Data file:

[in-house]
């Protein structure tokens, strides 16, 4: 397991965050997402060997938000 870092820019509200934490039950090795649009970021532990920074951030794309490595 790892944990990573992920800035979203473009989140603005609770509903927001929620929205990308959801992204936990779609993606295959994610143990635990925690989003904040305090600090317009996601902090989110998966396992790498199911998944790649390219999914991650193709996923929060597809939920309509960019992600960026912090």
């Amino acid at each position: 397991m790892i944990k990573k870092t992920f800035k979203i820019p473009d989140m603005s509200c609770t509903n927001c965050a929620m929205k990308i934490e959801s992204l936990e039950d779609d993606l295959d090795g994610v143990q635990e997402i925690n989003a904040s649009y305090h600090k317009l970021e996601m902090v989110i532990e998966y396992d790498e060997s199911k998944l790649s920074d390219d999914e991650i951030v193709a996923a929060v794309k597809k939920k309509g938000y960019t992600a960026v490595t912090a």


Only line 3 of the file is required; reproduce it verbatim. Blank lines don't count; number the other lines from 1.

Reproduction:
């Amino acid at each position: 397991m790892i944990k990573k870092t992920f800035k979203i820019p473009d989140m603005s509200c609770t509903n927001c965050a929620m929205k990308i934490e959801s992204l936990e039950d779609d993606l295959d090795g994610v143990q635990e997402i925690n989003a904040s649009y305090h600090k317009l970021e996601m902090v989110i532990e998966y396992d790498e060997s199911k998944l790649s920074d390219d999914e991650i951030v193709a996923a929060v794309k597809k939920k309509g938000y960019t992600a960026v490595t912090a």